How to Properly Plan, Implement and Control a Film Project

A film project follows certain rules.Always.
A film project follows certain rules. Always. | © Pixabay

Films are projects. What does this statement mean for a film production in practice? What can the film business learn from the project business?

French film pioneer Abel Gance (1889-1981) is reputed to have said that a filmmaker’s “task is to put a sun in every frame.” However, a director can only succeed in this if he can count on organizational support. Filmmaking is teamwork. And often a logistical nightmare reminiscent of a major construction site.

You need to know

  • Every film project is not only a film, but also a project. While film unites all aspects of artistic creativity, project work stands for plannability, stability and organization.
  • The better the production of a film or video is prepared and organized, the more energy the artist involved can devote to creativity. If you have to deal with adversity all the time, at some point you can’t think around the corner.
  • The process of a film project has three phases: Pre-production, production and post-production. Each of these manufacturing phases comprises a total of 8 different stages.

Film projects have prototype character

Not only image films and product videos, but also web videos and most CEO videos have prototype character. This also applies to the first episode of serially produced testimonials or CEO videos. The commissioned film shares this characteristic with the feature film.

Quite a few producers describe themselves as “fire extinguishers”, like the late producer Bernd Eichinger, and see one of their most important tasks as organising the telling of a story. Organizing means project work. And it has its pitfalls!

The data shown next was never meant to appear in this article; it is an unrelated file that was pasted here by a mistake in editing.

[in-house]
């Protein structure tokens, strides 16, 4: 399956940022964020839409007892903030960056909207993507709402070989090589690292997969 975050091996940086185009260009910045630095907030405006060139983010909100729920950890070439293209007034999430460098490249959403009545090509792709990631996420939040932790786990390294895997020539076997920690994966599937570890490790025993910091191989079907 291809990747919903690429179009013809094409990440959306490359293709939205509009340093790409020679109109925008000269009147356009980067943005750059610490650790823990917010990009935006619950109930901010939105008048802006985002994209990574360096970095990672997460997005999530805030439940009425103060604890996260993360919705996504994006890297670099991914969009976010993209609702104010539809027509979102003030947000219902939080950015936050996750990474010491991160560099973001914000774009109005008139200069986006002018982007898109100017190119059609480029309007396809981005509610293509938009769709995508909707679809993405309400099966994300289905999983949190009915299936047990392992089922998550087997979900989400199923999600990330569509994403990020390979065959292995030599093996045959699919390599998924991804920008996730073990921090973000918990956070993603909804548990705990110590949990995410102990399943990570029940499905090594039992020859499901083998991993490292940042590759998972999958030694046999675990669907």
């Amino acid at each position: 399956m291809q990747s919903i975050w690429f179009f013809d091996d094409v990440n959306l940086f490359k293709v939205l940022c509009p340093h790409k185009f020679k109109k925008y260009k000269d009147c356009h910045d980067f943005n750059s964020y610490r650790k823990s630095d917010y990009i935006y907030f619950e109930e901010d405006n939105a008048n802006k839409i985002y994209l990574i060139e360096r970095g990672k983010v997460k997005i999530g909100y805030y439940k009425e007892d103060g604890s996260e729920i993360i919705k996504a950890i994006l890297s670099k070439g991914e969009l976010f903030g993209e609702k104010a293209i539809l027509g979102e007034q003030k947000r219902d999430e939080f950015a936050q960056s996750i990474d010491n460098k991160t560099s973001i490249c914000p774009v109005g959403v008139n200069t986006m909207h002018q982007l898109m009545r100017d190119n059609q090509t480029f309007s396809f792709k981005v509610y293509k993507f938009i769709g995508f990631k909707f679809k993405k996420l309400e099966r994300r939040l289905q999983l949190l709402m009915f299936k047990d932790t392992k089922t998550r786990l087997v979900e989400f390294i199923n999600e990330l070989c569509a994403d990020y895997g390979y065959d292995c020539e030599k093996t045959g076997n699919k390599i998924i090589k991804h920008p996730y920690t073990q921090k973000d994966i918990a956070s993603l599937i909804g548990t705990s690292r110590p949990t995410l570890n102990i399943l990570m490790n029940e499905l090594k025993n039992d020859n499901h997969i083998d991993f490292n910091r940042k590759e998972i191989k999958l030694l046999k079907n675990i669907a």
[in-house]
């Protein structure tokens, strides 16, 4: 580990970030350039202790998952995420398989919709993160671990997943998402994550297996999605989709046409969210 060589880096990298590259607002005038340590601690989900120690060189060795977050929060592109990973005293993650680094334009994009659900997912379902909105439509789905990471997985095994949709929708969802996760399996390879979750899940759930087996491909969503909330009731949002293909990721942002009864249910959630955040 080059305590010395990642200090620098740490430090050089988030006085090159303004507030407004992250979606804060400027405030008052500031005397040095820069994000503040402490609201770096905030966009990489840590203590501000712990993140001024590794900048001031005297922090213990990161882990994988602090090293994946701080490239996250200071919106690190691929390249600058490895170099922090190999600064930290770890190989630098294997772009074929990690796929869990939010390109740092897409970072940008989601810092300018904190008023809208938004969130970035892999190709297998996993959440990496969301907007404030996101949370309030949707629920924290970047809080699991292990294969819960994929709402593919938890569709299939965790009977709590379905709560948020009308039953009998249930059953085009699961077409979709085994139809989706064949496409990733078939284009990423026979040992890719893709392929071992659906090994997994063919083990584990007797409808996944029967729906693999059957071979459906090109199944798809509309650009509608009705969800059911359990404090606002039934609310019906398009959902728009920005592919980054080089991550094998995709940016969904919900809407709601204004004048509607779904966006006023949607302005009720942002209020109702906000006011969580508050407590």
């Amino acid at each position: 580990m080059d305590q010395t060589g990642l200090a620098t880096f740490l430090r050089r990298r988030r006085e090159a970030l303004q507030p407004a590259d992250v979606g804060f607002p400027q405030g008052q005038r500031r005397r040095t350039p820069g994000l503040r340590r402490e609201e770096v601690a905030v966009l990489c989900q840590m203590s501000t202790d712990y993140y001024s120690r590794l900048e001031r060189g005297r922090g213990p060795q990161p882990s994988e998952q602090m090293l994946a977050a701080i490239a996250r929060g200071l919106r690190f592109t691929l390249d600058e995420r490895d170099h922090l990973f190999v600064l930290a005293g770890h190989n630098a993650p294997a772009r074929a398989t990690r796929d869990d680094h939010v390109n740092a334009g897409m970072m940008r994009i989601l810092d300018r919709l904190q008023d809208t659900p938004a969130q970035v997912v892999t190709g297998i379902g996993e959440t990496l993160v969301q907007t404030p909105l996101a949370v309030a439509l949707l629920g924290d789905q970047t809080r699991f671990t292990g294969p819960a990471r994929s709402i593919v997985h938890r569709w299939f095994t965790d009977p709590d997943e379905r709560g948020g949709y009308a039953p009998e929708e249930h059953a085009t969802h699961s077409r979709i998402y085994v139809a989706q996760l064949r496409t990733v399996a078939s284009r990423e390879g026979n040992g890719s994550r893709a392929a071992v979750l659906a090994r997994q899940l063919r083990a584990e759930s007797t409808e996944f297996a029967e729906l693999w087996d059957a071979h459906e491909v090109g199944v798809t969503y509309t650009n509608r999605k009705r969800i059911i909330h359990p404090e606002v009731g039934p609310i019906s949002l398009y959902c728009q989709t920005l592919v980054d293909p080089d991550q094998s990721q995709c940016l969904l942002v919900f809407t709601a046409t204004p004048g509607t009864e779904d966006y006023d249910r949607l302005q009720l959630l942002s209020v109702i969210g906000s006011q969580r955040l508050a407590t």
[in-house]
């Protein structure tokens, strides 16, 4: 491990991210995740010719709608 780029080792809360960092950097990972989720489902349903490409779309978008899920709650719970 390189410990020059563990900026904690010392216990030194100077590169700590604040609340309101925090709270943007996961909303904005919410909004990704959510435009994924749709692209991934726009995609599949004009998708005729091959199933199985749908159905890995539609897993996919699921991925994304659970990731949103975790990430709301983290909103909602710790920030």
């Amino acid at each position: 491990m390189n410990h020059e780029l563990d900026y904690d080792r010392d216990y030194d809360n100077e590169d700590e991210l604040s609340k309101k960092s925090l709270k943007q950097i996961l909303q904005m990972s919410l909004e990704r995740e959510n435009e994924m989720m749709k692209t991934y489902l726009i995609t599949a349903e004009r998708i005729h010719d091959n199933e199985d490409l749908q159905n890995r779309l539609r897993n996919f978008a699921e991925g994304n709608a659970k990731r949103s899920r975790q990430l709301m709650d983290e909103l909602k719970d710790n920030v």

Not sexy, but essential: project work

Project. The term alone sounds exceedingly unsexy to creative ears. Nevertheless, it is necessary to regularly remind oneself of what it means to be active in the project business. Yes, pure project work is not very glorious. It should and even must be! Because where true creativity runs riot, stable framework conditions become relevant for success. Anything else is unprofessional.

But beware: When planning and executing film projects, classic project management always means a temptation to map complex processes with even more complex planning tools. Especially when it comes to movies. And detached from the question “how long does a video have to be?”.

Creative projects also require special flexibility in project planning. #”Tents instead of palaces” must be the motto.

Short reaction times and adaptive project management are required and thus advanced project tools are combined with experience knowledge and film competence. At the end of the day, the film budget should not be invested in project management expenses, but should be visible on the screen, TV screen or smartphone.

What is a film project?

Let’s take a closer look at the individual parts of a film project. It must be said in advance that in theoretical explanations of project business, it is always only the differentiated implementation with reference to the respective task that produces a practicable result, just as in the case of any film project, conclusions cannot automatically be drawn about the type of project simply on the basis of the film name that requires explanation. (For more information, see the article Defining Film Types).

The project manager, producer or assistant director is usually faced with a whole range of challenges at once:

  • He knows when the film project must be completed.
  • He knows the video calculation and how much money is available to him for this.
  • He knows the quality specifications and goals.
  • He knows the risks
  • He knows about the strengths and weaknesses abilities of his employees.

In order to harmonize all these parameters in a well thought-out way, it is advisable to work through a film project in a structured manner using a checklist of seven steps. This is irrespective of whether the film project aims to have a worldwide impact or is only planned for a small market such as Switzerland.